All kinds of experimental music can be found on Bandcamp: free jazz, avant-rock, dense noise, outer-limits electronics, deconstructed folk, abstract spoken word, and so much more. If an artist is trying something new with an established form or inventing a new one completely, there’s a good chance they’re doing it on Bandcamp. Each month, Marc Masters picks some of the best releases from across this wide, exploratory spectrum. February’s selection includes field recordings in Switzerland, guitar extrapolations between Louisville and Cincinnati, prepared piano in Czechia, and violin and voice in Belgium.
Barbora Polyxena Nowak
On her first solo album, Barbora Polyxena Nowak uses a prepared piano, meaning she has personally altered the instrument in unexplained ways. This also means she knows a lot about what will happen when she strikes a key, but there is still chance involved since she’s improvising. You can hear that tension between control and unpredictability throughout Arborio, with Nowak simultaneously directing the instrument and letting it direct her. Her push and pull reaches a peak in the title track, which drizzles, halts, pounds, and fades, yet never feels random or rushed.
In two live pieces that each last over a half hour, Italian producer Broshuda covers a lot of sonic territory, and work this active and vibrant could easily go off the rails. But despite all the timbres and moods, there’s a forward motion to Adumbratio (a co-release with Psychic Liberation) that’s more like a jet heading straight to its destination than a car hugging curves and dipping into tunnels. I prefer Side A, recorded in Poland in 2019, for its balance of heavy noise and mysterious, contemplative atmospheres. But Side B, performed in Italy last year, is nearly as good, as Broshuda gathers his sounds into patterns that morph with repeat listens.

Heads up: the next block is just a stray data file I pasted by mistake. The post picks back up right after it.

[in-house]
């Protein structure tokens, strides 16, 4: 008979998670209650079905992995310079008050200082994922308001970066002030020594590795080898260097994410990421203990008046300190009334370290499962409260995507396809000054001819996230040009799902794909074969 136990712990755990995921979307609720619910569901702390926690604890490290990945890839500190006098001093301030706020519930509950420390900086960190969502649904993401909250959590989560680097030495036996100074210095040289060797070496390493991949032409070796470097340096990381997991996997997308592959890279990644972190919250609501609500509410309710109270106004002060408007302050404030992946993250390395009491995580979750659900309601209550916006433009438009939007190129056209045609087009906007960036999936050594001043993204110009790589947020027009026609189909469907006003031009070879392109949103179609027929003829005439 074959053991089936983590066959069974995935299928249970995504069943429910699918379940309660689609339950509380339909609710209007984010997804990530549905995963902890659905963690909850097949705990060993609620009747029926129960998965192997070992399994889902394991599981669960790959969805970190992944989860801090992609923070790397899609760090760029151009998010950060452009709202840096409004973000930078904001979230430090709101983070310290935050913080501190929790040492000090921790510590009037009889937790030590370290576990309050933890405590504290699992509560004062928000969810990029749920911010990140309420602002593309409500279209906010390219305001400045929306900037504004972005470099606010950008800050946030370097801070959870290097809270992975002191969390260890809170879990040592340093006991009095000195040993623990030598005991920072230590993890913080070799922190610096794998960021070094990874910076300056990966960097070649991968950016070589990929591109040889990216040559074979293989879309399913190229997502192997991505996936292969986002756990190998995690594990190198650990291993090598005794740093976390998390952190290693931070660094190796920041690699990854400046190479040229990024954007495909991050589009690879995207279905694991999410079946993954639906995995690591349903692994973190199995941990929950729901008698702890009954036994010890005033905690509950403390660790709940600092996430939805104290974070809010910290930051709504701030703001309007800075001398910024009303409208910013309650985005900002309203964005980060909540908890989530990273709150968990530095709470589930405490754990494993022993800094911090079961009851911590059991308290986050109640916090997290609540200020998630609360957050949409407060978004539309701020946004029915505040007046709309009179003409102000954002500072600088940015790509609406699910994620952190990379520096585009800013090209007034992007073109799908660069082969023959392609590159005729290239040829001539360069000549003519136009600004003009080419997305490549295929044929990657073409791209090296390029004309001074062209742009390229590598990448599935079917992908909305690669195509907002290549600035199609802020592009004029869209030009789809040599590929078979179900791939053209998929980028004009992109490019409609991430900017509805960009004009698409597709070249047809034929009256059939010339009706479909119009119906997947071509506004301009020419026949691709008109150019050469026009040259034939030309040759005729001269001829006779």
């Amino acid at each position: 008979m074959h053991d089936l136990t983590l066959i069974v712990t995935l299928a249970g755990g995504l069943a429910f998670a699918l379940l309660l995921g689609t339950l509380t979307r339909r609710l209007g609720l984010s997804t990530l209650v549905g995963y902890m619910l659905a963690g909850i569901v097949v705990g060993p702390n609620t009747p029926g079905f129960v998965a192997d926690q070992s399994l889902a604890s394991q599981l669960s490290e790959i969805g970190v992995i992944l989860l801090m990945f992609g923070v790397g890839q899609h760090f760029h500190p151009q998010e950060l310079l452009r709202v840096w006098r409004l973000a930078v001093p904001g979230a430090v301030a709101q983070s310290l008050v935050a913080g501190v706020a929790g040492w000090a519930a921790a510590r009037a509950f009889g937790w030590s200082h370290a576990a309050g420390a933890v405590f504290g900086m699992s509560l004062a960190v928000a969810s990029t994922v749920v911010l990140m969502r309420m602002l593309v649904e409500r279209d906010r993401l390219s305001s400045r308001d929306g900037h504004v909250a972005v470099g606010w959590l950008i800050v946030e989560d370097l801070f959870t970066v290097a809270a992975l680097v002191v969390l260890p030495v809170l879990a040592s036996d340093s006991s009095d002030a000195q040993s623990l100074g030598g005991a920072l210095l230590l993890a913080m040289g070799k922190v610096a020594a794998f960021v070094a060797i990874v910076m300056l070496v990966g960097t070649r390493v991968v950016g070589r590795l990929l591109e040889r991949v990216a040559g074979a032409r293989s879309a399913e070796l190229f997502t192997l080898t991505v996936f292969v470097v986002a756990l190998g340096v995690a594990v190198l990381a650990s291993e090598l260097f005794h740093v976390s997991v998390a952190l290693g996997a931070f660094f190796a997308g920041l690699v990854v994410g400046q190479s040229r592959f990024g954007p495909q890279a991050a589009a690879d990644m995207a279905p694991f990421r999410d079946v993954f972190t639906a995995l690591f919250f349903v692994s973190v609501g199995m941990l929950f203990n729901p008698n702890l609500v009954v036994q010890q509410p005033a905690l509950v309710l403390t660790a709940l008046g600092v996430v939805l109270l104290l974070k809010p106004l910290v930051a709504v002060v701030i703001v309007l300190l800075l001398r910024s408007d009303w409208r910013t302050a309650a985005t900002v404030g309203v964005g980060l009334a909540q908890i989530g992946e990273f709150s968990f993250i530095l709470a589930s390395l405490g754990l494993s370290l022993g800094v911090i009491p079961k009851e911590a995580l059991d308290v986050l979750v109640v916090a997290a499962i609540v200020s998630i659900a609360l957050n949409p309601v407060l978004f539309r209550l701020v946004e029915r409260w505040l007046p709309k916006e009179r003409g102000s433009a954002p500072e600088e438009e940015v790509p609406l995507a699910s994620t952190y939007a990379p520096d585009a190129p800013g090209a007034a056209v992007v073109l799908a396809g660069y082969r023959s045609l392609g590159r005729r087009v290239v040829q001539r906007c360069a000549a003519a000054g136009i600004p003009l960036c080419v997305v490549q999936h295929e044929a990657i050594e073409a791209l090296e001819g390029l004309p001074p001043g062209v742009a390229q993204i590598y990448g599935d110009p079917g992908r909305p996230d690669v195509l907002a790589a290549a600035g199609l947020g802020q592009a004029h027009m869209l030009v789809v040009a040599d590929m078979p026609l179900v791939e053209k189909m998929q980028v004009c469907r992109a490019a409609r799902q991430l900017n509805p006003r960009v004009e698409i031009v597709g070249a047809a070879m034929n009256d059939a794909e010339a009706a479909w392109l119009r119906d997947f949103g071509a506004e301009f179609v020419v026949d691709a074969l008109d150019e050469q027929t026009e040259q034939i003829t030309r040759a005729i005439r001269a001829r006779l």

Jacek Chmiel + Thomas Rohrer
There are many instruments on this collaboration between sound artists Jacek Chmiel and Thomas Rohrer, including saxophone, electronics, zither, bowls—and a town in Switzerland. Much of the source material for Remembered Present comes from field recordings the pair made in Poschiavo, giving the album an expansive aura. But the more conventional sonic tools play a bigger role, as Chmiel and Rohrer carefully select their various plucks, rings, and clicks. A typically compelling section comes halfway through the second track, when pinging percussion cuts hard to what sounds like church bells, showing how this duo can create complex events from simple sounds.
Deli Kuvveti has been busy. The Turkey-born, Seattle-based artist put out at least five new releases in the past month, including the pithy rattlings of Bükülür Bükülmez, the darker, metallic clang of Kadife Alacakaranlık, and the lengthier meditations of In the Summer Dusk and From Afar. I think the best of his recent work is SY, which the label says is “mostly based on generative Max/MSP material.” This likely means Kuvveti wasn’t totally in control of the sounds of these seven tracks—each of which has a one-word title starting with “sy”—and it does feel like he’s both creating and reacting here. This is clearest on the two longest pieces, opener “Synaptic” and closer “Synthetic,” both of which demonstrate Kuvveti’s patient, open approach to sonic construction.